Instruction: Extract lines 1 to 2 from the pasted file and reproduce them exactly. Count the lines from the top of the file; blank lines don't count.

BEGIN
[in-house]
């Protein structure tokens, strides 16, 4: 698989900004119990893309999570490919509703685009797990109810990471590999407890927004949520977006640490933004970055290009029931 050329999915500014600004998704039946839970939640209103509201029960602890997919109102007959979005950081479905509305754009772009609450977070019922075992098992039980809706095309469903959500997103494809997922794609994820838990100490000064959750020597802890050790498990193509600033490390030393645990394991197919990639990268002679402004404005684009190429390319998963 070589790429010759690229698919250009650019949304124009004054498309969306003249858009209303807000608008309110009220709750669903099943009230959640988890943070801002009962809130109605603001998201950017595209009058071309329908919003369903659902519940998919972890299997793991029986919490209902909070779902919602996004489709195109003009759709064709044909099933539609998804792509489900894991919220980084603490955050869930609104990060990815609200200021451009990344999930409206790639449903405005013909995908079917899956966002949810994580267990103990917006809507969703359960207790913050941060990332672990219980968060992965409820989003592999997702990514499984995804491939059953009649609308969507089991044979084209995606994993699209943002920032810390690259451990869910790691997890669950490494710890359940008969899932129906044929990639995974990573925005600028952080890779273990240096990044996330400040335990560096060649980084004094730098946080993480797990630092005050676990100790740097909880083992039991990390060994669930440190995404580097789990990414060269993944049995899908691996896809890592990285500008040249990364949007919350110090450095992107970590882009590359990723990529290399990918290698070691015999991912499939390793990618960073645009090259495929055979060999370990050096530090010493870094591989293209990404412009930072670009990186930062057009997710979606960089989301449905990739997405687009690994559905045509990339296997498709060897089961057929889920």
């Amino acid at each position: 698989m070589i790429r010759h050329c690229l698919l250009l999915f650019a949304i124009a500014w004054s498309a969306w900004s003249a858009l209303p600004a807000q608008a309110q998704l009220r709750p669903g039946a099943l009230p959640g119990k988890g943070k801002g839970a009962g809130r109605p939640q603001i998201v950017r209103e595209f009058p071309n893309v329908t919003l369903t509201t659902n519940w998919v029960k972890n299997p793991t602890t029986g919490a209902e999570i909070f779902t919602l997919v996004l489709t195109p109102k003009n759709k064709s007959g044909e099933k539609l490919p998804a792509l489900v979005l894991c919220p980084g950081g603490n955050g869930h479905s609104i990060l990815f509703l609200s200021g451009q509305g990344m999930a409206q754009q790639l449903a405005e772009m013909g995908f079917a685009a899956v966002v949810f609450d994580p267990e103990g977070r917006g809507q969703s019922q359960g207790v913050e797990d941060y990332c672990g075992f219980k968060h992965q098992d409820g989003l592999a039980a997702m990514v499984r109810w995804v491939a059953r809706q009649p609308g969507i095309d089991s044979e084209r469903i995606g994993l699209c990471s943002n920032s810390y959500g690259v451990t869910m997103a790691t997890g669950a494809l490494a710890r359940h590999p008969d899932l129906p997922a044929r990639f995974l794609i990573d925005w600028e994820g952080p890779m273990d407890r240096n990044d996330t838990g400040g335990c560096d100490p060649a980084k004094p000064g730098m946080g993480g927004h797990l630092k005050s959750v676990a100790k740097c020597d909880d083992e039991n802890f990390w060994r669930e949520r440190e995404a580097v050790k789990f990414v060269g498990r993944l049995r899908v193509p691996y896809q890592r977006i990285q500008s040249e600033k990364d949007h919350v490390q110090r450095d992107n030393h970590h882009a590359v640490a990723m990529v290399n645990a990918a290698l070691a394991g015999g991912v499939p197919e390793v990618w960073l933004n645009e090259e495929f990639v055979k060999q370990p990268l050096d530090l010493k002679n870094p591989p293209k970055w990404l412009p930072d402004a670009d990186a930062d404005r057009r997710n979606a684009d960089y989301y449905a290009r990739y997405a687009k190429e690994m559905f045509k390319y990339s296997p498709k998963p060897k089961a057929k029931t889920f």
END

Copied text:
[in-house]
């Protein structure tokens, strides 16, 4: 698989900004119990893309999570490919509703685009797990109810990471590999407890927004949520977006640490933004970055290009029931 050329999915500014600004998704039946839970939640209103509201029960602890997919109102007959979005950081479905509305754009772009609450977070019922075992098992039980809706095309469903959500997103494809997922794609994820838990100490000064959750020597802890050790498990193509600033490390030393645990394991197919990639990268002679402004404005684009190429390319998963 070589790429010759690229698919250009650019949304124009004054498309969306003249858009209303807000608008309110009220709750669903099943009230959640988890943070801002009962809130109605603001998201950017595209009058071309329908919003369903659902519940998919972890299997793991029986919490209902909070779902919602996004489709195109003009759709064709044909099933539609998804792509489900894991919220980084603490955050869930609104990060990815609200200021451009990344999930409206790639449903405005013909995908079917899956966002949810994580267990103990917006809507969703359960207790913050941060990332672990219980968060992965409820989003592999997702990514499984995804491939059953009649609308969507089991044979084209995606994993699209943002920032810390690259451990869910790691997890669950490494710890359940008969899932129906044929990639995974990573925005600028952080890779273990240096990044996330400040335990560096060649980084004094730098946080993480797990630092005050676990100790740097909880083992039991990390060994669930440190995404580097789990990414060269993944049995899908691996896809890592990285500008040249990364949007919350110090450095992107970590882009590359990723990529290399990918290698070691015999991912499939390793990618960073645009090259495929055979060999370990050096530090010493870094591989293209990404412009930072670009990186930062057009997710979606960089989301449905990739997405687009690994559905045509990339296997498709060897089961057929889920």